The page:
The results presented in this paper show that Gα11 signaling mimics the actions of insulin on both actin cytoskeletal rearrangements and the translocation of GLUT4 to the cell surface of cultured adipocytes, though the mechanisms involved clearly differ. Our data also indicate that signaling by endothelin 1 through the Gαq family of trimeric G-protein α subunits not only stimulates glucose transport in 3T3-L1 adipocytes (Fig. (Fig.1010 and references 30, 31, 34, and 71) but also mobilizes cortical F-actin (Fig. (Fig.9).9). Our results suggest that the Gα11 isoform of the Gαq-related proteins displays unusually high expression in insulin-sensitive murine adipocytes. By both Northern analysis of mRNA (data not shown) and Western blotting using anti-Gα11 antibody, we found a striking and selectively high expression of the Gα11 isoform of Gαq in fat (Fig. (Fig.1).1). Interestingly, significant expression of Gα11 protein was also observed in the other two tissues that exhibit insulin-sensitive GLUT4 regulation, skeletal muscle and heart (Fig. (Fig.1).1). We also find a large increase in Gα11 expression upon differentiation of 3T3-L1 fibroblasts to adipocytes (Fig. (Fig.1),1), consistent with a report that appeared as we were preparing this report (34). In contrast, Gαq expression is lower in fat than in other tissues, although its expression in muscle is higher (Fig. (Fig.1).1). Endothelin 1 stimulates adipocyte glucose transport through a receptor known to signal through the Gαq-type trimeric G proteins (71). Hence, our data show that the stimulation of glucose transport by endothelin 1 in these cells is likely mediated primarily through the Gα11 protein, which is so markedly abundant in fat.
The experiments reported here directly address an important question related to the stimulatory actions of endothelin 1 and Gα11 on glucose transport: what are the underlying signaling mechanisms that mediate their effects on GLUT4? An important clue derives from our findings that endothelin 1 and the constitutively active Gα11(Q209L) share with insulin the ability to mobilize cortical F-actin in cultured adipocytes (Fig. (Fig.55 and and9).9). Very recent work has implicated the GTP-binding protein ARF6 in mediating Gαq signaling to peripheral cytoskeletal rearrangements in response to bombesin in another cell type (7). ARF6 is one of a family of closely related proteins that includes ARF1, which has been implicated in initiating the coating of intracellular membranes necessary for budding (47). ARF6 itself has been linked to both movements of specialized endosomal recycling membranes (1, 9, 54, 55) and F-actin polymerization (17, 29, 74). We therefore tested whether ARF6 may be required for endothelin 1 action through Gα11 in cultured adipocytes and found marked inhibitions of both F-actin assembly and GLUT4 translocation by expressed dominant negative ARF6(T27N) (Fig. (Fig.99 to to11).11). These data strongly suggest the novel concept that ARF6 function is necessary for endothelin 1 action on F-actin polymerization and glucose transport in cultured adipocytes. Recent findings by Lawrence and Birnbaum (41) also indicate that dominant negative ARF6(T27N) inhibits activated Gαq(Q209L)-stimulated glucose transport. This finding along with the data presented here are consistent with the hypothesis that ARF6 is activated as a downstream signaling element of Gα11 in endothelin 1 action on these cell processes. This latter point will require further work to document unequivocally.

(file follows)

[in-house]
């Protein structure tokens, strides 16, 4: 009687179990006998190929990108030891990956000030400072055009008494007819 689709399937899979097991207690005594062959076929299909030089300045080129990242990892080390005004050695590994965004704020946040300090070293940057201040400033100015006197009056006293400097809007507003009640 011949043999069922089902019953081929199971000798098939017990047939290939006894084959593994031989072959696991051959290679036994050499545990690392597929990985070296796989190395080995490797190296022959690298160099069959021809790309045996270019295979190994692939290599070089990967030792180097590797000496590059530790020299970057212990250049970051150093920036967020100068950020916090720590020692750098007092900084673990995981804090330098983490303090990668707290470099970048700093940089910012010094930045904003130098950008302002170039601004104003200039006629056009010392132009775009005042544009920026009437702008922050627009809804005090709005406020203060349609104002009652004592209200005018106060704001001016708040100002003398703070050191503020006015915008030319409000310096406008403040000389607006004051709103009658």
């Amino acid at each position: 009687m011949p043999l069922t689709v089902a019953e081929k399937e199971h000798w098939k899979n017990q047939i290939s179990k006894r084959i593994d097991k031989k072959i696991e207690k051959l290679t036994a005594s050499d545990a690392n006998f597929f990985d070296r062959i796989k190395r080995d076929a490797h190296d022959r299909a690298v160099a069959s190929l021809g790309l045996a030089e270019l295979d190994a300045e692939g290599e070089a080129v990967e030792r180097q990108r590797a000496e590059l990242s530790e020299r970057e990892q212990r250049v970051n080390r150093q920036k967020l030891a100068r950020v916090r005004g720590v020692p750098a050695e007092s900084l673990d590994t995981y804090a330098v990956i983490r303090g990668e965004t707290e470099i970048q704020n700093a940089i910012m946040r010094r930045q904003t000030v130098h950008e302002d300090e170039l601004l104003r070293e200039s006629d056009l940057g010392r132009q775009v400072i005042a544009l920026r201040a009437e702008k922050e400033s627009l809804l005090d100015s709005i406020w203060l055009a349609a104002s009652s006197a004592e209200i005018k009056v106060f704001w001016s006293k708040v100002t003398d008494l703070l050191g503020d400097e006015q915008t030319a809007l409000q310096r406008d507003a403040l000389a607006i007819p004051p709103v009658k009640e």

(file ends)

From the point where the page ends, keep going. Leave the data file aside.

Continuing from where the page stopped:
The selectivity of the effect of ARF6(T27N) expression in cultured adipocytes to inhibit the actions of endothelin 1 but not insulin is striking (Fig. (Fig.99 to to11).11). The failure of ARF6(T27N) to interfere with insulin action on either actin or GLUT4 agrees with a recent report showing that dominant negative ARF6 expression does not affect insulin action on GLUT4 (72). These data indicate that the insulin signaling pathways to both F-actin mobilization and GLUT4 are distinct from those employed by endothelin 1 and Gα11(Q209L). Yet this conclusion seems to conflict with the interpretation of recent data from two other laboratories (31, 34). In those studies, antibodies against Gαq/11 were reported to block insulin action on GLUT4 translocation when introduced into 3T3-L1 adipocytes, indicating that Gα11 may act downstream of insulin receptor activation (31, 34). Expression in 3T3-L1 adipocytes of the GTPase-activating protein RGS2, which acts to deactivate Gα11, also inhibited insulin action on GLUT4 (31). One possible explanation of these data is that some ARF6-independent function of Gα11 is required for effective insulin signaling or for the membrane trafficking events involved in GLUT4 exocytosis. Perhaps this ARF6-independent function of Gα11 plays a permissive role for insulin action and is not on the direct path of insulin signaling. It is also noted that a constitutively active mutant of ARF6 was reported not to stimulate GLUT4 translocation (72), and we have confirmed this (data not shown). Thus, ARF6 function appears necessary but not sufficient for Gα11-mediated GLUT4 translocation. In any case, the data we present strongly suggest that the signaling events initiated by endothelin 1 and Gα11 to modulate F-actin and GLUT4 require ARF6 function and are distinct from those triggered by insulin.